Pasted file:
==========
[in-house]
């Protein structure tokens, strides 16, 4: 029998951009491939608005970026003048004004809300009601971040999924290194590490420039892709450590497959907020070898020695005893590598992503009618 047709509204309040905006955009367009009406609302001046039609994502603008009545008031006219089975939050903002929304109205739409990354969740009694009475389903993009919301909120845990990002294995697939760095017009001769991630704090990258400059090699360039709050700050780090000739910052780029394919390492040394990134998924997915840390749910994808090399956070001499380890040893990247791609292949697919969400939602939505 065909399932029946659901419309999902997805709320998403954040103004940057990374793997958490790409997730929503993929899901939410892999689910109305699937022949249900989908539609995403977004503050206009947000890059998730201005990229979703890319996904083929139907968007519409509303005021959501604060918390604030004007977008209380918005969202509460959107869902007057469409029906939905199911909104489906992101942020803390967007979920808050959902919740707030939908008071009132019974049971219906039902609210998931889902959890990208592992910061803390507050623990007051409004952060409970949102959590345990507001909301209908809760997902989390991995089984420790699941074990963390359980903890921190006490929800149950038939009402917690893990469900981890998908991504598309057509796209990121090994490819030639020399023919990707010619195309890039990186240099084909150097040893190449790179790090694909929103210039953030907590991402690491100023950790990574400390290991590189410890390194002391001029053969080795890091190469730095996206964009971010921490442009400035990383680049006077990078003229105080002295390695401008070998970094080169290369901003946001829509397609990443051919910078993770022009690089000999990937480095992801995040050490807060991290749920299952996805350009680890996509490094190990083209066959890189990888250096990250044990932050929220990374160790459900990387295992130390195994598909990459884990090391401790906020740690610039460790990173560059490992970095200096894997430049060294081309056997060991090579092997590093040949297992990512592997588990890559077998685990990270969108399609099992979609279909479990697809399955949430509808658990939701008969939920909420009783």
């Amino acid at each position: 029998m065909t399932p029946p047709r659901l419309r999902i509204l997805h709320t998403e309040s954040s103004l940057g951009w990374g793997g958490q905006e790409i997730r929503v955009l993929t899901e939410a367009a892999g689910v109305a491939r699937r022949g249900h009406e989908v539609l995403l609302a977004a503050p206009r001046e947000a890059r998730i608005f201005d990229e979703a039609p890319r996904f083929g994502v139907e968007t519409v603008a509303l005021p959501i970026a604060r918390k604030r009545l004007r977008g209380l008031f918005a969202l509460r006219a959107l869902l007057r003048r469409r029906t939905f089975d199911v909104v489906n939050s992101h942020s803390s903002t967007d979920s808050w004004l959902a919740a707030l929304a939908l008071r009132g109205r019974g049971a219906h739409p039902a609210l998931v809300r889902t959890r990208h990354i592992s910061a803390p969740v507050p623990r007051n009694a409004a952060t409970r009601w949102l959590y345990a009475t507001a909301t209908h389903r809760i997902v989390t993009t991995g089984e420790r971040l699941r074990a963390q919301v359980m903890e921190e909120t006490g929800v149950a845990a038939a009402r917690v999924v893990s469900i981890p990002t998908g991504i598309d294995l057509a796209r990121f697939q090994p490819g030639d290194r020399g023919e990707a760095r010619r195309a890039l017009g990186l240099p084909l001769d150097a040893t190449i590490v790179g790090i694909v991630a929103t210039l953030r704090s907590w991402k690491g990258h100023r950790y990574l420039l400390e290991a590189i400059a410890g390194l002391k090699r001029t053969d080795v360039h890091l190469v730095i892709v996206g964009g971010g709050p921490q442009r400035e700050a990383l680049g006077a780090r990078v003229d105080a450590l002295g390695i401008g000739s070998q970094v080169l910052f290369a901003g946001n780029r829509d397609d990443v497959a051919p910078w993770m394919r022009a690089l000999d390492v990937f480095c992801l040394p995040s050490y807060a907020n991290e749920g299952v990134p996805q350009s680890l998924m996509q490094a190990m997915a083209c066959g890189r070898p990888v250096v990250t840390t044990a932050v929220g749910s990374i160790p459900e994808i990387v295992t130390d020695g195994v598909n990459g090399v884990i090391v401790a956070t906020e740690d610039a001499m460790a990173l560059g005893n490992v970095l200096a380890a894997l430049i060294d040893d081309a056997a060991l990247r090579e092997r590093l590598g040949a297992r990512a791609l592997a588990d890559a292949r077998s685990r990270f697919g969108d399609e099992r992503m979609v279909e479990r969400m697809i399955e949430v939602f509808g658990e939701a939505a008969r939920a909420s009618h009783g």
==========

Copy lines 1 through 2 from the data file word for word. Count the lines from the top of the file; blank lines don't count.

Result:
[in-house]
């Protein structure tokens, strides 16, 4: 029998951009491939608005970026003048004004809300009601971040999924290194590490420039892709450590497959907020070898020695005893590598992503009618 047709509204309040905006955009367009009406609302001046039609994502603008009545008031006219089975939050903002929304109205739409990354969740009694009475389903993009919301909120845990990002294995697939760095017009001769991630704090990258400059090699360039709050700050780090000739910052780029394919390492040394990134998924997915840390749910994808090399956070001499380890040893990247791609292949697919969400939602939505 065909399932029946659901419309999902997805709320998403954040103004940057990374793997958490790409997730929503993929899901939410892999689910109305699937022949249900989908539609995403977004503050206009947000890059998730201005990229979703890319996904083929139907968007519409509303005021959501604060918390604030004007977008209380918005969202509460959107869902007057469409029906939905199911909104489906992101942020803390967007979920808050959902919740707030939908008071009132019974049971219906039902609210998931889902959890990208592992910061803390507050623990007051409004952060409970949102959590345990507001909301209908809760997902989390991995089984420790699941074990963390359980903890921190006490929800149950038939009402917690893990469900981890998908991504598309057509796209990121090994490819030639020399023919990707010619195309890039990186240099084909150097040893190449790179790090694909929103210039953030907590991402690491100023950790990574400390290991590189410890390194002391001029053969080795890091190469730095996206964009971010921490442009400035990383680049006077990078003229105080002295390695401008070998970094080169290369901003946001829509397609990443051919910078993770022009690089000999990937480095992801995040050490807060991290749920299952996805350009680890996509490094190990083209066959890189990888250096990250044990932050929220990374160790459900990387295992130390195994598909990459884990090391401790906020740690610039460790990173560059490992970095200096894997430049060294081309056997060991090579092997590093040949297992990512592997588990890559077998685990990270969108399609099992979609279909479990697809399955949430509808658990939701008969939920909420009783």